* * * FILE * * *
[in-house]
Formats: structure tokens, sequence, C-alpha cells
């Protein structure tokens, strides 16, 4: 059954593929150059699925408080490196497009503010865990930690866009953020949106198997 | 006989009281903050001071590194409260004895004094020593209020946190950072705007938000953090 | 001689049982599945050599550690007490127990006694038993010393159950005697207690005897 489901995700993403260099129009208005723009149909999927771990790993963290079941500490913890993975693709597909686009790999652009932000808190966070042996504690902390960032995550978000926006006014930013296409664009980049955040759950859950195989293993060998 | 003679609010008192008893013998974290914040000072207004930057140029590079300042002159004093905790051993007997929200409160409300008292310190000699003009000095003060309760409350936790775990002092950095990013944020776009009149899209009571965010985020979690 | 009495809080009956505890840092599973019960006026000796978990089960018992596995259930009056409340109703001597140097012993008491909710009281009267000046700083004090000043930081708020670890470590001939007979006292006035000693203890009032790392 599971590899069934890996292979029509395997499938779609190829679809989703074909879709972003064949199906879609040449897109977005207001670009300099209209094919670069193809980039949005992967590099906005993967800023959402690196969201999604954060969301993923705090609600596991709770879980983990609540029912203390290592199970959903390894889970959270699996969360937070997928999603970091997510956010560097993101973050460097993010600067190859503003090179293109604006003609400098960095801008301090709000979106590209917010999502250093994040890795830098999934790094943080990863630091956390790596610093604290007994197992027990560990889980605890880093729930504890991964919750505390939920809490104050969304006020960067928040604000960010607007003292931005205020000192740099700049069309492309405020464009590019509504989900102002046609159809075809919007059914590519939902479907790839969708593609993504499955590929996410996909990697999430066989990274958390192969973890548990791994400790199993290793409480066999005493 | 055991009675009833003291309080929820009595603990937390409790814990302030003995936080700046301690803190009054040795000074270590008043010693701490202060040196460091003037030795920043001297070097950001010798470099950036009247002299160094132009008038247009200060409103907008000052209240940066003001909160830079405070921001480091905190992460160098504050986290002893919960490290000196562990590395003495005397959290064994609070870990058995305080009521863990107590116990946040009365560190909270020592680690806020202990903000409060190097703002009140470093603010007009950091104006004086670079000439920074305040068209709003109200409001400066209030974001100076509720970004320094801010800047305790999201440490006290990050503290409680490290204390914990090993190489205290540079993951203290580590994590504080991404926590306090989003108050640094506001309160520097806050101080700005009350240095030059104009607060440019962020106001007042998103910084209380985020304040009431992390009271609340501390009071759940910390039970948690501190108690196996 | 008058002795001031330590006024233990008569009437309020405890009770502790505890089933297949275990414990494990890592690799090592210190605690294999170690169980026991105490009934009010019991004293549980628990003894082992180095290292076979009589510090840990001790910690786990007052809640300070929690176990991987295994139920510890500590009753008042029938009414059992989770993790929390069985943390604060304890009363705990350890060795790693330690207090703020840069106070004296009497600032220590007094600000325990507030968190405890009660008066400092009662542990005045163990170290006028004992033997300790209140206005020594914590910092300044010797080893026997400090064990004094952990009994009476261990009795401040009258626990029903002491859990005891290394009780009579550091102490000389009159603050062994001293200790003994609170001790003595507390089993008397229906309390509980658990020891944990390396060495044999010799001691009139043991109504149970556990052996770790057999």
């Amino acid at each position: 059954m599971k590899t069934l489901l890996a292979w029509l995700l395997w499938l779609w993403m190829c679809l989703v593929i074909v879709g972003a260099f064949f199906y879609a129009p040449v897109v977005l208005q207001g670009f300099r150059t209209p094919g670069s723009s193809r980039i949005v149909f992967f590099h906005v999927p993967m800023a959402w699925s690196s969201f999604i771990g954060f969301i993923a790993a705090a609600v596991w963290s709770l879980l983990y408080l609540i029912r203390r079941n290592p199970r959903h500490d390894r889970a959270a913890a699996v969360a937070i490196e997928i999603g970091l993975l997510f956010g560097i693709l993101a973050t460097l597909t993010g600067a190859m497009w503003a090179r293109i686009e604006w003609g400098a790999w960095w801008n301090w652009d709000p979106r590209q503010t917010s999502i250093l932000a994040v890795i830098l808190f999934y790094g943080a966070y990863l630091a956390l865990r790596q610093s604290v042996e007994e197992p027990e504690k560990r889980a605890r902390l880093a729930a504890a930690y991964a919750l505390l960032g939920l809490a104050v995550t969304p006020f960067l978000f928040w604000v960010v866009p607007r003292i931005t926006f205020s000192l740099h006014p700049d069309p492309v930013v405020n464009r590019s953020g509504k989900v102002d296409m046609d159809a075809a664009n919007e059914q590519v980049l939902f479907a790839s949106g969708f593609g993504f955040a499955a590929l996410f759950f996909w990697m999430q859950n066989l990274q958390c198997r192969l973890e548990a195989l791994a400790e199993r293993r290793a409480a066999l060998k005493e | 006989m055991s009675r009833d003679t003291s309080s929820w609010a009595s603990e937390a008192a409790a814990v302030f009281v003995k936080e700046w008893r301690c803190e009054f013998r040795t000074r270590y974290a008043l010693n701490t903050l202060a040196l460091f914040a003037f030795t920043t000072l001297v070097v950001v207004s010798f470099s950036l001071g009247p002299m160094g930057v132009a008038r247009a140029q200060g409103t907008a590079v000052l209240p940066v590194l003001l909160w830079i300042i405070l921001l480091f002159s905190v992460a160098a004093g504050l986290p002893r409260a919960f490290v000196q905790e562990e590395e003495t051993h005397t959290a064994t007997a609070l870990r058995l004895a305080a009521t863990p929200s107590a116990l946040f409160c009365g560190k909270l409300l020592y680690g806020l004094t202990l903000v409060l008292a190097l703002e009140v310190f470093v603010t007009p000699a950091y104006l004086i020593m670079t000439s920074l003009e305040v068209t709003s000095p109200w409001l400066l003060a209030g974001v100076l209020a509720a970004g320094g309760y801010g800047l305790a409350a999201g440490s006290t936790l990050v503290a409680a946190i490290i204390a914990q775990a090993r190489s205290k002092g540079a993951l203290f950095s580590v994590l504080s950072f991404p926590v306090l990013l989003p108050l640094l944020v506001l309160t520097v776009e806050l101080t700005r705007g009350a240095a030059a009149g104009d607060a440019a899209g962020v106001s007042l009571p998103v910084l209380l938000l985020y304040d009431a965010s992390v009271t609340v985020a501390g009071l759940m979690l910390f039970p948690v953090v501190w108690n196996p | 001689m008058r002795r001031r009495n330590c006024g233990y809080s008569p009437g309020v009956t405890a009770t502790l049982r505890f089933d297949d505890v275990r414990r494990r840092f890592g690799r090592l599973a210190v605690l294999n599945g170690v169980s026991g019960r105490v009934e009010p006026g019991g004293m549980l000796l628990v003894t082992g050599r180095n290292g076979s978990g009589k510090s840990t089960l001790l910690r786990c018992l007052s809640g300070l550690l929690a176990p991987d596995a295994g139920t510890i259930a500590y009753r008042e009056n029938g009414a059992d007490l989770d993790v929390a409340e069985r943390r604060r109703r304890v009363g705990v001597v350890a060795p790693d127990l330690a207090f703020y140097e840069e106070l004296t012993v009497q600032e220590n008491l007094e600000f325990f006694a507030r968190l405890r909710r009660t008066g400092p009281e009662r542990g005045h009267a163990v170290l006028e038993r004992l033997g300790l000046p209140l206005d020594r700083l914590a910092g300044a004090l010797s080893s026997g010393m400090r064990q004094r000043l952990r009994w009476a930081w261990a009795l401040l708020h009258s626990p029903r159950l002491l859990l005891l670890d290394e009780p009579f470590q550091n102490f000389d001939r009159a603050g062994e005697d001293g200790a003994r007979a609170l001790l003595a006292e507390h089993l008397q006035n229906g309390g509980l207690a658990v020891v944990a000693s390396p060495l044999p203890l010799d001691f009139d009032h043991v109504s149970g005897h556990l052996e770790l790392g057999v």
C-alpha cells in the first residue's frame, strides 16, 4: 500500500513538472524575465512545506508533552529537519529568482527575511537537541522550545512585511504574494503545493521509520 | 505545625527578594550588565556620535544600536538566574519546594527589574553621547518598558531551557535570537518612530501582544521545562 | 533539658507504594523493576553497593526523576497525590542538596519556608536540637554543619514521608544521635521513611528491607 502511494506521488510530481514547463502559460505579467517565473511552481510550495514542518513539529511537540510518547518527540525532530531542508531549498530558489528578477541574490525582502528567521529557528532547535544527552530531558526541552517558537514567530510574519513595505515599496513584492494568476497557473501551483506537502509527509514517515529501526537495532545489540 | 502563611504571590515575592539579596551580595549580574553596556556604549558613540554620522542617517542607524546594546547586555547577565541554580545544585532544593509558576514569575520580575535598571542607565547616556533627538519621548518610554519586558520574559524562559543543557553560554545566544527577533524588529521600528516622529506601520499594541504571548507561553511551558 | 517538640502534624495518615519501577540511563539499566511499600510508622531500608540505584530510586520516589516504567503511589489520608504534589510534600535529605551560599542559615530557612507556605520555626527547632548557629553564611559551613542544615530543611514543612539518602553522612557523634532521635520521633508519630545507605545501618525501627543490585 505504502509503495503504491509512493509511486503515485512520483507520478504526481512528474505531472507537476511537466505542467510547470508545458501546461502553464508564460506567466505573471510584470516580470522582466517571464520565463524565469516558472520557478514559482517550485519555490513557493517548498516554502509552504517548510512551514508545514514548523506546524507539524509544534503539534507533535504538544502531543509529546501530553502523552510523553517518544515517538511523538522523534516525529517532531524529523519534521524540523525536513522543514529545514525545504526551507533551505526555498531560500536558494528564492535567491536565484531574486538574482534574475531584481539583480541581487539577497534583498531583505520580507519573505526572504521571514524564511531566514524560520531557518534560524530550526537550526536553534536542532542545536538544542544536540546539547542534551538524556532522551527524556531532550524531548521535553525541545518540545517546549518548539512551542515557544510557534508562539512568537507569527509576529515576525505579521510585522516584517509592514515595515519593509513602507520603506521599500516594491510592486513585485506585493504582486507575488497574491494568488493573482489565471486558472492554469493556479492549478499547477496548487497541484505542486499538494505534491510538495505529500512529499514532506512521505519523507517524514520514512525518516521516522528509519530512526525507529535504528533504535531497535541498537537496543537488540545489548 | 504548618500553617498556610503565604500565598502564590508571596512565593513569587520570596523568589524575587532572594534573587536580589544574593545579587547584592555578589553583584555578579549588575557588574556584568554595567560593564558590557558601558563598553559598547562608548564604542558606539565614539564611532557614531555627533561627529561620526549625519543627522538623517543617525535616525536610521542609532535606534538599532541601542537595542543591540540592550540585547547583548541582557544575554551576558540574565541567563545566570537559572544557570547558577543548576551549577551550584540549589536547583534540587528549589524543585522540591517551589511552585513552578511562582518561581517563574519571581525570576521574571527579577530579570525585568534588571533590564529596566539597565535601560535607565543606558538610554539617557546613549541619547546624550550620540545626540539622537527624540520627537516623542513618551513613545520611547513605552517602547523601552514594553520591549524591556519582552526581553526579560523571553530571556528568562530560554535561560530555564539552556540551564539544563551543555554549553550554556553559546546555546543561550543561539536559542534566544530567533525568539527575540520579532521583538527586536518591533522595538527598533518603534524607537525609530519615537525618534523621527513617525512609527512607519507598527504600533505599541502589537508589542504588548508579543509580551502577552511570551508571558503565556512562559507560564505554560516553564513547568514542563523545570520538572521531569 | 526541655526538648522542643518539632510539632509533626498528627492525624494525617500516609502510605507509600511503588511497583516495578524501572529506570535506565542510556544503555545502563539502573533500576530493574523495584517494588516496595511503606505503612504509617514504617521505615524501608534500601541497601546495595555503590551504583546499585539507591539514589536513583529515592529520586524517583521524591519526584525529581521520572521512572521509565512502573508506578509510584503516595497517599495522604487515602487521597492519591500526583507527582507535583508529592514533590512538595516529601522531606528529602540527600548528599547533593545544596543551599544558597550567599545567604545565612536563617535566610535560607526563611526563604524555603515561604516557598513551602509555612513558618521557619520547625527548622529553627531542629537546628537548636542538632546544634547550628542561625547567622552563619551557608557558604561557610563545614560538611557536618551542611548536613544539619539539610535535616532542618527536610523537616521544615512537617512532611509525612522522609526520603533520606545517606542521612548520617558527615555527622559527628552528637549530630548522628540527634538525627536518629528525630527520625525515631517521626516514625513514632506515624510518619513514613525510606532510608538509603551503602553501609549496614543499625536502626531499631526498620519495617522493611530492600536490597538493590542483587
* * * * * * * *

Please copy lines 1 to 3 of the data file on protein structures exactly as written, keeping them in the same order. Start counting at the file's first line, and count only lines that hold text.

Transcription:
[in-house]
Formats: structure tokens, sequence, C-alpha cells
């Protein structure tokens, strides 16, 4: 059954593929150059699925408080490196497009503010865990930690866009953020949106198997 | 006989009281903050001071590194409260004895004094020593209020946190950072705007938000953090 | 001689049982599945050599550690007490127990006694038993010393159950005697207690005897 489901995700993403260099129009208005723009149909999927771990790993963290079941500490913890993975693709597909686009790999652009932000808190966070042996504690902390960032995550978000926006006014930013296409664009980049955040759950859950195989293993060998 | 003679609010008192008893013998974290914040000072207004930057140029590079300042002159004093905790051993007997929200409160409300008292310190000699003009000095003060309760409350936790775990002092950095990013944020776009009149899209009571965010985020979690 | 009495809080009956505890840092599973019960006026000796978990089960018992596995259930009056409340109703001597140097012993008491909710009281009267000046700083004090000043930081708020670890470590001939007979006292006035000693203890009032790392 599971590899069934890996292979029509395997499938779609190829679809989703074909879709972003064949199906879609040449897109977005207001670009300099209209094919670069193809980039949005992967590099906005993967800023959402690196969201999604954060969301993923705090609600596991709770879980983990609540029912203390290592199970959903390894889970959270699996969360937070997928999603970091997510956010560097993101973050460097993010600067190859503003090179293109604006003609400098960095801008301090709000979106590209917010999502250093994040890795830098999934790094943080990863630091956390790596610093604290007994197992027990560990889980605890880093729930504890991964919750505390939920809490104050969304006020960067928040604000960010607007003292931005205020000192740099700049069309492309405020464009590019509504989900102002046609159809075809919007059914590519939902479907790839969708593609993504499955590929996410996909990697999430066989990274958390192969973890548990791994400790199993290793409480066999005493 | 055991009675009833003291309080929820009595603990937390409790814990302030003995936080700046301690803190009054040795000074270590008043010693701490202060040196460091003037030795920043001297070097950001010798470099950036009247002299160094132009008038247009200060409103907008000052209240940066003001909160830079405070921001480091905190992460160098504050986290002893919960490290000196562990590395003495005397959290064994609070870990058995305080009521863990107590116990946040009365560190909270020592680690806020202990903000409060190097703002009140470093603010007009950091104006004086670079000439920074305040068209709003109200409001400066209030974001100076509720970004320094801010800047305790999201440490006290990050503290409680490290204390914990090993190489205290540079993951203290580590994590504080991404926590306090989003108050640094506001309160520097806050101080700005009350240095030059104009607060440019962020106001007042998103910084209380985020304040009431992390009271609340501390009071759940910390039970948690501190108690196996 | 008058002795001031330590006024233990008569009437309020405890009770502790505890089933297949275990414990494990890592690799090592210190605690294999170690169980026991105490009934009010019991004293549980628990003894082992180095290292076979009589510090840990001790910690786990007052809640300070929690176990991987295994139920510890500590009753008042029938009414059992989770993790929390069985943390604060304890009363705990350890060795790693330690207090703020840069106070004296009497600032220590007094600000325990507030968190405890009660008066400092009662542990005045163990170290006028004992033997300790209140206005020594914590910092300044010797080893026997400090064990004094952990009994009476261990009795401040009258626990029903002491859990005891290394009780009579550091102490000389009159603050062994001293200790003994609170001790003595507390089993008397229906309390509980658990020891944990390396060495044999010799001691009139043991109504149970556990052996770790057999």